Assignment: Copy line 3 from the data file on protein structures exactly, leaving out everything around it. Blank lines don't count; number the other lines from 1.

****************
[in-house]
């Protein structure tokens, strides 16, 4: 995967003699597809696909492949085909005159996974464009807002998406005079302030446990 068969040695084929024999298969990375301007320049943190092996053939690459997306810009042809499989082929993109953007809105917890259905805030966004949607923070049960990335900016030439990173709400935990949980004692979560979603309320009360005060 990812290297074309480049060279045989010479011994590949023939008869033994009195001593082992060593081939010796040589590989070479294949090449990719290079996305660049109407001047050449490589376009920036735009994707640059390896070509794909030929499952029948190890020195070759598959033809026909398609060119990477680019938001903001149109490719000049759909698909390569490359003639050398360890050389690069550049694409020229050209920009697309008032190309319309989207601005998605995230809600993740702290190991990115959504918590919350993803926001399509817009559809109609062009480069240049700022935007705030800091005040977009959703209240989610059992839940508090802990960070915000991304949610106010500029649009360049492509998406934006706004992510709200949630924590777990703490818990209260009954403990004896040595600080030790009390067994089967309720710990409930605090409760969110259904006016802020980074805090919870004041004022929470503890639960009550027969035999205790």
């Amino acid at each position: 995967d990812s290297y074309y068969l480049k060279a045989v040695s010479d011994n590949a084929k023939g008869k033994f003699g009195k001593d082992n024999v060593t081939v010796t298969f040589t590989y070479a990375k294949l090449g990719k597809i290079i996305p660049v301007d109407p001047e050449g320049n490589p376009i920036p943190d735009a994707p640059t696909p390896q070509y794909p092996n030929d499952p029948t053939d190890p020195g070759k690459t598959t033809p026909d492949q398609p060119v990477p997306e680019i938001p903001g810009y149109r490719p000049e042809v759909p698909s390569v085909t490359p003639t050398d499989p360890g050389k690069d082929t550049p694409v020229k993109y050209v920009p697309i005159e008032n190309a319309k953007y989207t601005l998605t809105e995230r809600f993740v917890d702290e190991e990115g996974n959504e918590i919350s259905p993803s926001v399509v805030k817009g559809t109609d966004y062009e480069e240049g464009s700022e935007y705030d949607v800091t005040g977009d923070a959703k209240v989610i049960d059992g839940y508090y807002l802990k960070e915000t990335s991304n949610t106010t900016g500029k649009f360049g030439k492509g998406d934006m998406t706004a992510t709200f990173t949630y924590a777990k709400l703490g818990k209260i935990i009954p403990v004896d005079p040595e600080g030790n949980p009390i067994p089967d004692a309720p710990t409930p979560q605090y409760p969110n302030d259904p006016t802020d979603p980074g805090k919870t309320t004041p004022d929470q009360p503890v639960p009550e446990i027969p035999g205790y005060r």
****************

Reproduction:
């Amino acid at each position: 995967d990812s290297y074309y068969l480049k060279a045989v040695s010479d011994n590949a084929k023939g008869k033994f003699g009195k001593d082992n024999v060593t081939v010796t298969f040589t590989y070479a990375k294949l090449g990719k597809i290079i996305p660049v301007d109407p001047e050449g320049n490589p376009i920036p943190d735009a994707p640059t696909p390896q070509y794909p092996n030929d499952p029948t053939d190890p020195g070759k690459t598959t033809p026909d492949q398609p060119v990477p997306e680019i938001p903001g810009y149109r490719p000049e042809v759909p698909s390569v085909t490359p003639t050398d499989p360890g050389k690069d082929t550049p694409v020229k993109y050209v920009p697309i005159e008032n190309a319309k953007y989207t601005l998605t809105e995230r809600f993740v917890d702290e190991e990115g996974n959504e918590i919350s259905p993803s926001v399509v805030k817009g559809t109609d966004y062009e480069e240049g464009s700022e935007y705030d949607v800091t005040g977009d923070a959703k209240v989610i049960d059992g839940y508090y807002l802990k960070e915000t990335s991304n949610t106010t900016g500029k649009f360049g030439k492509g998406d934006m998406t706004a992510t709200f990173t949630y924590a777990k709400l703490g818990k209260i935990i009954p403990v004896d005079p040595e600080g030790n949980p009390i067994p089967d004692a309720p710990t409930p979560q605090y409760p969110n302030d259904p006016t802020d979603p980074g805090k919870t309320t004041p004022d929470q009360p503890v639960p009550e446990i027969p035999g205790y005060r």